While heavy rain in Northern California took much of the state out of drought status for the start of April, areas of drought were expanded just slightly in San Diego County due to less than spectacular rainfall last month.
Rainfall amounts for the last six months were 30 to 50 percent less than average in Southern California despite recent rain, according to the U.S. Drought Monitor (USDM), a federal report released on a weekly basis to track the country’s drought outlook.
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About 40 percent of California was still under some type of drought status despite recent rain; the majority of San Diego County was under a "moderate drought" designation with a small portion of the county’s desert area under a "severe drought" designation.
A patch of extreme drought was spreading from Kansas and Oklahoma to Southern California but was not stretching further west than the Salton Sea.
Despite elevated drought levels in the southern region, overall California was seeing some improvement in drought conditions. Nearly 23 percent of the state was clear from any drought status, up from 11 percent last week.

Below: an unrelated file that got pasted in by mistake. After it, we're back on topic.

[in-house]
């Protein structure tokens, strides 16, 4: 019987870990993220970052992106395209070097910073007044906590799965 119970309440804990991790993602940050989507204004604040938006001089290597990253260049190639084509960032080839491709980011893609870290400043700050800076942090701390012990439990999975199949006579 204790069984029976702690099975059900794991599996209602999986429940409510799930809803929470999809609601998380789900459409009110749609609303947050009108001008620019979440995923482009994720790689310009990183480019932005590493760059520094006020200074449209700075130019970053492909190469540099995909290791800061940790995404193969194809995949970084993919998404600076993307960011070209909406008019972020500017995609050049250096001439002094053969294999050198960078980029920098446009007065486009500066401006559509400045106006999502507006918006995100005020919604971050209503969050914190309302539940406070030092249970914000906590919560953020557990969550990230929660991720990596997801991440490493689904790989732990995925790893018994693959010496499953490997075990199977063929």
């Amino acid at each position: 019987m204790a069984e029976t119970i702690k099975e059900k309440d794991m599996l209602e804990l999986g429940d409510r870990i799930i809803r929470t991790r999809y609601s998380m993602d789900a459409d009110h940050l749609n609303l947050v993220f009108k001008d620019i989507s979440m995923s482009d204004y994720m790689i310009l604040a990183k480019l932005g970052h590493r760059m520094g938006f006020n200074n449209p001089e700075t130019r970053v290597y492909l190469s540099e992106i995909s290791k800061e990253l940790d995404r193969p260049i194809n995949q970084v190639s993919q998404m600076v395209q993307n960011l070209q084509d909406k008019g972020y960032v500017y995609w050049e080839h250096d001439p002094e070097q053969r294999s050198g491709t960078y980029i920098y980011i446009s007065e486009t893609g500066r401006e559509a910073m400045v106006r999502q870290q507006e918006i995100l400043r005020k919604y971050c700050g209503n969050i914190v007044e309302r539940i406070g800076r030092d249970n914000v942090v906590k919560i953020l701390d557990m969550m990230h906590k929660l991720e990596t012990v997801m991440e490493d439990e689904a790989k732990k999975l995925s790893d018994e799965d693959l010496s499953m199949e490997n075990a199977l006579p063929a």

"The recent storm allowed the contraction of drought across much of the West this USDM period," Chris Fenimore, the drought report’s author said. "However, where the precipitation did not fall (Desert Southwest and northwestern New Mexico), Severe and Extreme drought (D2-D3) was expanded."
Any anticipated rain in Southern California was expected to be less significant than average, according to the USDM.
San Diego County was not expected to see any rain in the next 10 days according to NBC 7 Meteorologist Llarisa Abreu said.
"We need the rain and unfortunately there is no rain in sight, at least not for Southern California,” Abreu said in NBC 7’s First Alert Forecast. "There will be rain as we head further north into the latter half of the week."